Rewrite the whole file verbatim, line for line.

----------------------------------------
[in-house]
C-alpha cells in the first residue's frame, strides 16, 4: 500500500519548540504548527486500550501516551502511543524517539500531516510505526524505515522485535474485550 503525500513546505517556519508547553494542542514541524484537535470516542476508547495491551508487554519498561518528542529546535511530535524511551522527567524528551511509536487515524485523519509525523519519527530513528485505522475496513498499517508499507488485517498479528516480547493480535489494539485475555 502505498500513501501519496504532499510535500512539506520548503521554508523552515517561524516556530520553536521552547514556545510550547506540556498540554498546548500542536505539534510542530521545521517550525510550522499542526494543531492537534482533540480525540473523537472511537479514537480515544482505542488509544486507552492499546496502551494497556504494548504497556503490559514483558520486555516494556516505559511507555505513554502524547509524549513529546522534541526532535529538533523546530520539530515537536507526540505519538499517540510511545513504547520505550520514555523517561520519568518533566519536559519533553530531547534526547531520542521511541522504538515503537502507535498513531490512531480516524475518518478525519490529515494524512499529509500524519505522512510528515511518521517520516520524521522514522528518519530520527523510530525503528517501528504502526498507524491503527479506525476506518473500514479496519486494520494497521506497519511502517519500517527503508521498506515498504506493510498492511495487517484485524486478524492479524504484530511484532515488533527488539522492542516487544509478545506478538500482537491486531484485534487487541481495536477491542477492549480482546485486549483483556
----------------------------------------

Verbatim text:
[in-house]
C-alpha cells in the first residue's frame, strides 16, 4: 500500500519548540504548527486500550501516551502511543524517539500531516510505526524505515522485535474485550 503525500513546505517556519508547553494542542514541524484537535470516542476508547495491551508487554519498561518528542529546535511530535524511551522527567524528551511509536487515524485523519509525523519519527530513528485505522475496513498499517508499507488485517498479528516480547493480535489494539485475555 502505498500513501501519496504532499510535500512539506520548503521554508523552515517561524516556530520553536521552547514556545510550547506540556498540554498546548500542536505539534510542530521545521517550525510550522499542526494543531492537534482533540480525540473523537472511537479514537480515544482505542488509544486507552492499546496502551494497556504494548504497556503490559514483558520486555516494556516505559511507555505513554502524547509524549513529546522534541526532535529538533523546530520539530515537536507526540505519538499517540510511545513504547520505550520514555523517561520519568518533566519536559519533553530531547534526547531520542521511541522504538515503537502507535498513531490512531480516524475518518478525519490529515494524512499529509500524519505522512510528515511518521517520516520524521522514522528518519530520527523510530525503528517501528504502526498507524491503527479506525476506518473500514479496519486494520494497521506497519511502517519500517527503508521498506515498504506493510498492511495487517484485524486478524492479524504484530511484532515488533527488539522492542516487544509478545506478538500482537491486531484485534487487541481495536477491542477492549480482546485486549483483556